Monday, November 30, 2015

Sunday's Sermon - More Than a Blip

Below is a copy of the sermon I preached on Sunday, November 29, at 11:00 a.m. in Cove Presbyterian Church, Weirton, West Virginia. During this sermon, we looked at how we might find hope in the face of problems and pain You can also find a podcast of this sermon on The Cove Podbean page. 

If you find this sermon meaningful, please consider supporting this ministry by sending an offering to Cove Presbyterian Church, 3404 Main Street, Weirton, West Virginia or through PayPal.


Jeremiah 33:14-16

The days are surely coming, says the Lord, when I will fulfill the promise I made to the house of Israel and the house of Judah. In those days and at that time I will cause a righteous Branch to spring up for David; and he shall execute justice and righteousness in the land. In those days Judah will be saved and Jerusalem will live in safety. And this is the name by which it will be called: “The Lord is our righteousness.”

More Than a Blip

Well, we’ve survived Thanksgiving. And now, it’s on to Christmas. And even though the season officially started a few days ago, I think we all know that the big day will be here before you know it. I’ll tell you, each year I’m blown away by how fast those thirty odd days can pass, which means I only have twenty-eight days before I have to start my Christmas shopping. I guess time really does fly when you’re having a fun.

Of course, that wasn’t the case when we were kids, was it? No, it seemed as though the time between Thanksgiving and Christmas took forever. And I’ve go to be honest, even though I was part of a good, church-going family and knew all about Mary, Joseph and the baby Jesus in the manger, as I remember, the excitement I felt during this time of the year had little to do with theology. Man, it was all about the big guy from the North Pole. I mean, when I was seven or so, I may have paid lip-service to Jesus, especially in Mrs. Butts’ Sunday School class, but I knew what we all knew; I knew the true reason for the season and his name was Santa Claus. And the closer we got to the twenty-fourth, the more excited and hopeful I became.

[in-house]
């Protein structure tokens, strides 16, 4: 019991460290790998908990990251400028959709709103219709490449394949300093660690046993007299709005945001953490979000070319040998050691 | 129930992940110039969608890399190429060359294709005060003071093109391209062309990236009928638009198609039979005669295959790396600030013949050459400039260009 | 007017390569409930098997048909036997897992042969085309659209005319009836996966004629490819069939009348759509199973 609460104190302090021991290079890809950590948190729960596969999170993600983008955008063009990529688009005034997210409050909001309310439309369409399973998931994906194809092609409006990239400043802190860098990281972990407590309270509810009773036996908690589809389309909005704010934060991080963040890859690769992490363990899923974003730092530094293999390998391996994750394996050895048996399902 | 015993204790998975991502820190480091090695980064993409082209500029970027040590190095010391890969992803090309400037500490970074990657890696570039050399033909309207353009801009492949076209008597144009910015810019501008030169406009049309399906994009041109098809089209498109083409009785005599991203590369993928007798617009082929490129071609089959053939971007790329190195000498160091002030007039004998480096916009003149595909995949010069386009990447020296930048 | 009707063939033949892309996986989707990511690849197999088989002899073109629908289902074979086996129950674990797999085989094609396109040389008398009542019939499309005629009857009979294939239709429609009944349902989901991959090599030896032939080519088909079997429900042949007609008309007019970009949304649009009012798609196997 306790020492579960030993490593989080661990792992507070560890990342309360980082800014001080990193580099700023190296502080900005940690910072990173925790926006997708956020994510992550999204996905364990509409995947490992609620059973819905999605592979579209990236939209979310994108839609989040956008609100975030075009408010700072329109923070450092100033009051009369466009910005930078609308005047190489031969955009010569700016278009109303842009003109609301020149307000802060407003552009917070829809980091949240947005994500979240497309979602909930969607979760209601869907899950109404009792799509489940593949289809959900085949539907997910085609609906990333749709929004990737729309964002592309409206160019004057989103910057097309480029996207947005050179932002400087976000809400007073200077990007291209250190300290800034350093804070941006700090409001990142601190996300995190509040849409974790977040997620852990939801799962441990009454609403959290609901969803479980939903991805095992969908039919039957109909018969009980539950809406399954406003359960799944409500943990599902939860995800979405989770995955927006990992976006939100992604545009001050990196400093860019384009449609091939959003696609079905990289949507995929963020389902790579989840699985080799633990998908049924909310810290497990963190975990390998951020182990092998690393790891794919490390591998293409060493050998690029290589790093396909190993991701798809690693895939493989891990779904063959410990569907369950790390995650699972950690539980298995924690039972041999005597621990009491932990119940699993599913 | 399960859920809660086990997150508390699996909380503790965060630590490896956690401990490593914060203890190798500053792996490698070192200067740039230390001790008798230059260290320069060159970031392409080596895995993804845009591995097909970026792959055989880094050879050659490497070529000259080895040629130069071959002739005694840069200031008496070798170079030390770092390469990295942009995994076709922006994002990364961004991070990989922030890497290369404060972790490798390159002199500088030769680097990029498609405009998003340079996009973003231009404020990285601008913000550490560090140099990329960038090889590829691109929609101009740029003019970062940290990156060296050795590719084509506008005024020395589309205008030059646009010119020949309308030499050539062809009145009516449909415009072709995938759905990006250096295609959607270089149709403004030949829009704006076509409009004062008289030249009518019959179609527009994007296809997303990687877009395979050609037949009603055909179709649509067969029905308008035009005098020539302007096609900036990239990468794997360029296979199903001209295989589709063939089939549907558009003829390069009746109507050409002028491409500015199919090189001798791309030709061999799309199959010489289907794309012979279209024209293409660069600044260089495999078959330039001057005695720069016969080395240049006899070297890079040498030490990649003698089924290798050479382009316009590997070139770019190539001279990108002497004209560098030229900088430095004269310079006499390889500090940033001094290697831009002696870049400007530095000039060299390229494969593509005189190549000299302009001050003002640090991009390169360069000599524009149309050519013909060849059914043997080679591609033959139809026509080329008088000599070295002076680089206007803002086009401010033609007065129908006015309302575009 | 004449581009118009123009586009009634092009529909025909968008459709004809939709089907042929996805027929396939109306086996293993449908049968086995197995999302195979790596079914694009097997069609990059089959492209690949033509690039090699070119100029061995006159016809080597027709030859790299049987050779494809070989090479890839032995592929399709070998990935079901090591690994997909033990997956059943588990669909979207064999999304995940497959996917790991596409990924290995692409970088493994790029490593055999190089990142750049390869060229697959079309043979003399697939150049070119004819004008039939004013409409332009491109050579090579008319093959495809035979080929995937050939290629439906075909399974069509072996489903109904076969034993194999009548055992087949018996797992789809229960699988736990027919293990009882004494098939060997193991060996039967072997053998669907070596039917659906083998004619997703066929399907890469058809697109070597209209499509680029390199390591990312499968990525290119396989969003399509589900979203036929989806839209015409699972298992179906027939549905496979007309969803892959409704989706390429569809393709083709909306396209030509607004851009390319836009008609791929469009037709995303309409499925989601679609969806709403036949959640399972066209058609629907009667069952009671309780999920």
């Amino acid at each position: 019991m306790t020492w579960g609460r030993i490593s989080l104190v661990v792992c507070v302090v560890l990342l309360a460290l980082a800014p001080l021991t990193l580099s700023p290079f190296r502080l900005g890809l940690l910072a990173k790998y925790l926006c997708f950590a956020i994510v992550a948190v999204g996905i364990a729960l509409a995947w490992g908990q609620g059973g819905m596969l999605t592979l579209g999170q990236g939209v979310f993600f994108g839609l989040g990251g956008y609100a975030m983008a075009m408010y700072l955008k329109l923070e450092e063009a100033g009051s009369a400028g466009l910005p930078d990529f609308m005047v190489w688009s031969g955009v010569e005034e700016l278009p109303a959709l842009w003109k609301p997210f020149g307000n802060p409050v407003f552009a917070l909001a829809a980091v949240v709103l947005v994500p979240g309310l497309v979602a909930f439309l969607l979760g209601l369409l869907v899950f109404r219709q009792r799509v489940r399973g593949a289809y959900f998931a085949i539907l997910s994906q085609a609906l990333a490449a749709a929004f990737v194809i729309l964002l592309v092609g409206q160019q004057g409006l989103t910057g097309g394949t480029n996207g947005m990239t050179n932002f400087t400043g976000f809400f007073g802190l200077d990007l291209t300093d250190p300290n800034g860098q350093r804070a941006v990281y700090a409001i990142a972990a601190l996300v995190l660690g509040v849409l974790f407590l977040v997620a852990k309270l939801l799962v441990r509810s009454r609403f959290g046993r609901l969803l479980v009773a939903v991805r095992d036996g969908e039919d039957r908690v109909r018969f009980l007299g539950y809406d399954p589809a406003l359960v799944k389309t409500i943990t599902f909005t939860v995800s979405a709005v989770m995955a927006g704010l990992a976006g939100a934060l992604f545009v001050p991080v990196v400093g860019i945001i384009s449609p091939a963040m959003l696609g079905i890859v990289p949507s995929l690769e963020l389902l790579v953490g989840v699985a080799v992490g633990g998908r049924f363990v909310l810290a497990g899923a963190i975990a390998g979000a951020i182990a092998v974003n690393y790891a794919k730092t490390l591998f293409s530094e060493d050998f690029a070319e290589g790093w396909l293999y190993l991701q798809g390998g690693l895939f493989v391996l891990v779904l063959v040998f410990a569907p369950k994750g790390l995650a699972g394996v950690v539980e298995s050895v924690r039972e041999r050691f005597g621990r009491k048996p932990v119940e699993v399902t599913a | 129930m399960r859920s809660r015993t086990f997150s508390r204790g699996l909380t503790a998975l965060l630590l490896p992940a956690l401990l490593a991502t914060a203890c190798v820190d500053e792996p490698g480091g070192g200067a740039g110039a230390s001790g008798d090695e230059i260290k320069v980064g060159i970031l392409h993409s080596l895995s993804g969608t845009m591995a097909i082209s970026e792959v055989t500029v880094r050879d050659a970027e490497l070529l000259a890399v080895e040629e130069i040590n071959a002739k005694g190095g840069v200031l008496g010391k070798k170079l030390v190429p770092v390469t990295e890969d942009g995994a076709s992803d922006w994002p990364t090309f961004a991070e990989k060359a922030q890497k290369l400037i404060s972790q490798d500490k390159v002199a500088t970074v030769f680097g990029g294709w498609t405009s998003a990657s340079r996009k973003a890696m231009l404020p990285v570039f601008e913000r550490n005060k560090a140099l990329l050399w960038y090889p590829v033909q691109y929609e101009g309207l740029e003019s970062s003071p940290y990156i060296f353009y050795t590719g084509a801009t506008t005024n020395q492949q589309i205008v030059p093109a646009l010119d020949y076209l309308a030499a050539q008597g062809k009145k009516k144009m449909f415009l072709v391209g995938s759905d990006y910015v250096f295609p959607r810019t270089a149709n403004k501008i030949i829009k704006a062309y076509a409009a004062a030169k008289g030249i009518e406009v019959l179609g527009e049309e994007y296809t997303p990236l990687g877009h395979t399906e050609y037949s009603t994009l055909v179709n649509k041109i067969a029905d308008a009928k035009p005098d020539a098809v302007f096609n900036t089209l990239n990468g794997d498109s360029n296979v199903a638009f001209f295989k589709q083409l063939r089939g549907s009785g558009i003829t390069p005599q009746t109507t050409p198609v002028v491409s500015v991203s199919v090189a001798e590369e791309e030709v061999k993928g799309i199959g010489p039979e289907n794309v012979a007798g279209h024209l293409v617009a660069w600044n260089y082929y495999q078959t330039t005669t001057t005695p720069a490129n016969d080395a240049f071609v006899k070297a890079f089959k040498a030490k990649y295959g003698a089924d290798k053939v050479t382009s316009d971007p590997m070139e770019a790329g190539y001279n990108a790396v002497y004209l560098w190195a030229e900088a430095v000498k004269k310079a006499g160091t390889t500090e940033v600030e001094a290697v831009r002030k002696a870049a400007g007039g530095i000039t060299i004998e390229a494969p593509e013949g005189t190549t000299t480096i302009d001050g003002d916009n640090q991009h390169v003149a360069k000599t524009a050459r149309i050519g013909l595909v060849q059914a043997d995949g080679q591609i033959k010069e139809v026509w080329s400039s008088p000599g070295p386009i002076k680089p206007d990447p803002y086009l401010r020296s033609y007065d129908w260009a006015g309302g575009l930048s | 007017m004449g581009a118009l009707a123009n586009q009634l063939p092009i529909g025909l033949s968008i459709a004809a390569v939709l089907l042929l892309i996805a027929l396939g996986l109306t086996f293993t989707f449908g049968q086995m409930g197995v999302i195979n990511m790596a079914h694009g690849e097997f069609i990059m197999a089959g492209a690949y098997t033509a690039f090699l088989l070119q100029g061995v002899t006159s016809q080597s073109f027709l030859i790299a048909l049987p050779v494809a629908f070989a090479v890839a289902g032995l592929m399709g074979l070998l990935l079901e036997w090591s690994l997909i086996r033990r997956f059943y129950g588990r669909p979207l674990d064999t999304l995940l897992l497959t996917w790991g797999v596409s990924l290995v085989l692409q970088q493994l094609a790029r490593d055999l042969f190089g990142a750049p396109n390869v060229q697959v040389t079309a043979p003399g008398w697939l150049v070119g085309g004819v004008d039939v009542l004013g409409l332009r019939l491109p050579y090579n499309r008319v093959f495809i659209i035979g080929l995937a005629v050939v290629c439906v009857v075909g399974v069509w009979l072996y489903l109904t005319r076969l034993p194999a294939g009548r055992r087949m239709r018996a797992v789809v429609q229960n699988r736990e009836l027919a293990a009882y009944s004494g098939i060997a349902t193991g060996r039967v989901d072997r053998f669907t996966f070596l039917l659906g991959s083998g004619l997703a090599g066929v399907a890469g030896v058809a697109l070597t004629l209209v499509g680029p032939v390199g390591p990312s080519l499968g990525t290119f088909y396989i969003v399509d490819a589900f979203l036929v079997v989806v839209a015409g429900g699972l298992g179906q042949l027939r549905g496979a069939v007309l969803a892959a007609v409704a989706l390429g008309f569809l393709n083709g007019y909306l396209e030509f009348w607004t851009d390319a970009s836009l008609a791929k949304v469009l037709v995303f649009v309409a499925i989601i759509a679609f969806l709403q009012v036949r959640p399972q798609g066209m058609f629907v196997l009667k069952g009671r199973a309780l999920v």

And I’ll tell you, this anticipation peaked on Christmas Eve, when we were over my Grandmother McClannan’s and saw the first indication that the big guy was on his way. You see, it was somewhere around eight o’clock when the reports from NORAD started coming in as they tracked Santa on his trip south. Now, looking back, I recognize that there’s an irony here. I mean, NORAD, the North American Aerospace Defense Command, was established in 1957, a great year for both air defensive systems and babies, to spot and track Soviet bombers and missiles heading to the United States. But ever since 1955, after the Sears in Colorado Springs ran an ad giving to kids Santa’s personal phone number which was actually the number to the command center of NORAD’s predecessor, the Continental Air Defense Command, NORAD has been tracking Santa’s Christmas Eve movements on radar. And I’ve got to tell you, when I saw the blip on that black and white television set, I knew that Christmas was just hours away. And after a restless night, my sister and I, my brother was just a baby so he didn’t count, we’d be heading down the hall, avoiding that huge, hot lights dad had set up so that he could film it all, and tearing into the benefits of a year’s relative good behavior. I’ll tell you, that blip was the sign of something wonderful coming.